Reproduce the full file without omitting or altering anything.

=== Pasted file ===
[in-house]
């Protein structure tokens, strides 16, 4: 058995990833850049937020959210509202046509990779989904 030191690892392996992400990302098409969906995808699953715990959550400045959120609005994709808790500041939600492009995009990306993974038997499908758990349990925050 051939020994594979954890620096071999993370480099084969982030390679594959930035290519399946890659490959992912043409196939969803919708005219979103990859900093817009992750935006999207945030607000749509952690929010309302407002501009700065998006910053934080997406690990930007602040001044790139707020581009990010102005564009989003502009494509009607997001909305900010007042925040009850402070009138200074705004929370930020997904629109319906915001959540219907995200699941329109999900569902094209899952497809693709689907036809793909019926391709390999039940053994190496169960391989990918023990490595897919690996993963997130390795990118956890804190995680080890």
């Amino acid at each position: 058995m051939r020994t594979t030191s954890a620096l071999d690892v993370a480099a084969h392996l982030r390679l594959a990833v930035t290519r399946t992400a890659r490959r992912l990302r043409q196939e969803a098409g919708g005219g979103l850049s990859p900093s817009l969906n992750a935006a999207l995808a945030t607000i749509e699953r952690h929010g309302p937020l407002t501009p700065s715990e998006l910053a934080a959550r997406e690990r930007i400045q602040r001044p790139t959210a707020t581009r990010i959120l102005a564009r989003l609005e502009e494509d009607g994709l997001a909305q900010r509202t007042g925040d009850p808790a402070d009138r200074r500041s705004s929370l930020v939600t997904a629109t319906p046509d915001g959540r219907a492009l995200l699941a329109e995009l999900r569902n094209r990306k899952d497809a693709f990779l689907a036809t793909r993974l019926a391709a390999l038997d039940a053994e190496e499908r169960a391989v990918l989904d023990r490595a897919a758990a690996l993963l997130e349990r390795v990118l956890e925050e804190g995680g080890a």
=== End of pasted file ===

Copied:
[in-house]
């Protein structure tokens, strides 16, 4: 058995990833850049937020959210509202046509990779989904 030191690892392996992400990302098409969906995808699953715990959550400045959120609005994709808790500041939600492009995009990306993974038997499908758990349990925050 051939020994594979954890620096071999993370480099084969982030390679594959930035290519399946890659490959992912043409196939969803919708005219979103990859900093817009992750935006999207945030607000749509952690929010309302407002501009700065998006910053934080997406690990930007602040001044790139707020581009990010102005564009989003502009494509009607997001909305900010007042925040009850402070009138200074705004929370930020997904629109319906915001959540219907995200699941329109999900569902094209899952497809693709689907036809793909019926391709390999039940053994190496169960391989990918023990490595897919690996993963997130390795990118956890804190995680080890």
């Amino acid at each position: 058995m051939r020994t594979t030191s954890a620096l071999d690892v993370a480099a084969h392996l982030r390679l594959a990833v930035t290519r399946t992400a890659r490959r992912l990302r043409q196939e969803a098409g919708g005219g979103l850049s990859p900093s817009l969906n992750a935006a999207l995808a945030t607000i749509e699953r952690h929010g309302p937020l407002t501009p700065s715990e998006l910053a934080a959550r997406e690990r930007i400045q602040r001044p790139t959210a707020t581009r990010i959120l102005a564009r989003l609005e502009e494509d009607g994709l997001a909305q900010r509202t007042g925040d009850p808790a402070d009138r200074r500041s705004s929370l930020v939600t997904a629109t319906p046509d915001g959540r219907a492009l995200l699941a329109e995009l999900r569902n094209r990306k899952d497809a693709f990779l689907a036809t793909r993974l019926a391709a390999l038997d039940a053994e190496e499908r169960a391989v990918l989904d023990r490595a897919a758990a690996l993963l997130e349990r390795v990118l956890e925050e804190g995680g080890a």